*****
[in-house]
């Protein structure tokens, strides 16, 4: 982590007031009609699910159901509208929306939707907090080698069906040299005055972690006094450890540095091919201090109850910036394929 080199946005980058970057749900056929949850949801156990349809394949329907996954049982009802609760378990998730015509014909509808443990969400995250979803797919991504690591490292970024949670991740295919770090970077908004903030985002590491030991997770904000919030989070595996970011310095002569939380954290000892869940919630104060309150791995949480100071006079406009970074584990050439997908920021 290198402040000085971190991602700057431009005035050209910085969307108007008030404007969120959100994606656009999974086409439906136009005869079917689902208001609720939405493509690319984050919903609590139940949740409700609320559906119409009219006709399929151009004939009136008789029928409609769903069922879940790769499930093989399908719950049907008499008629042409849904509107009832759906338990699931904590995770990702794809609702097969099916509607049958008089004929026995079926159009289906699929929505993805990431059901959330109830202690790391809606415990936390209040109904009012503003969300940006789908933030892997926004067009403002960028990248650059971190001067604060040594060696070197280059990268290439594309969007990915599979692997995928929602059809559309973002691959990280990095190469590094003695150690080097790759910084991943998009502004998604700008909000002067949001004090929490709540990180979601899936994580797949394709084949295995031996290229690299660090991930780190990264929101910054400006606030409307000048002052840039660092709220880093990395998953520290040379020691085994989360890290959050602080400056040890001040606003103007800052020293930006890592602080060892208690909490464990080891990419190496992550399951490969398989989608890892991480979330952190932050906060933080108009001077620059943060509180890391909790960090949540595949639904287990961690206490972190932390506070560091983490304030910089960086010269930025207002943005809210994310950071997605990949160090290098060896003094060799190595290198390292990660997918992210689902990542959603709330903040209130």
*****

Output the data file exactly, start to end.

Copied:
[in-house]
């Protein structure tokens, strides 16, 4: 982590007031009609699910159901509208929306939707907090080698069906040299005055972690006094450890540095091919201090109850910036394929 080199946005980058970057749900056929949850949801156990349809394949329907996954049982009802609760378990998730015509014909509808443990969400995250979803797919991504690591490292970024949670991740295919770090970077908004903030985002590491030991997770904000919030989070595996970011310095002569939380954290000892869940919630104060309150791995949480100071006079406009970074584990050439997908920021 290198402040000085971190991602700057431009005035050209910085969307108007008030404007969120959100994606656009999974086409439906136009005869079917689902208001609720939405493509690319984050919903609590139940949740409700609320559906119409009219006709399929151009004939009136008789029928409609769903069922879940790769499930093989399908719950049907008499008629042409849904509107009832759906338990699931904590995770990702794809609702097969099916509607049958008089004929026995079926159009289906699929929505993805990431059901959330109830202690790391809606415990936390209040109904009012503003969300940006789908933030892997926004067009403002960028990248650059971190001067604060040594060696070197280059990268290439594309969007990915599979692997995928929602059809559309973002691959990280990095190469590094003695150690080097790759910084991943998009502004998604700008909000002067949001004090929490709540990180979601899936994580797949394709084949295995031996290229690299660090991930780190990264929101910054400006606030409307000048002052840039660092709220880093990395998953520290040379020691085994989360890290959050602080400056040890001040606003103007800052020293930006890592602080060892208690909490464990080891990419190496992550399951490969398989989608890892991480979330952190932050906060933080108009001077620059943060509180890391909790960090949540595949639904287990961690206490972190932390506070560091983490304030910089960086010269930025207002943005809210994310950071997605990949160090290098060896003094060799190595290198390292990660997918992210689902990542959603709330903040209130």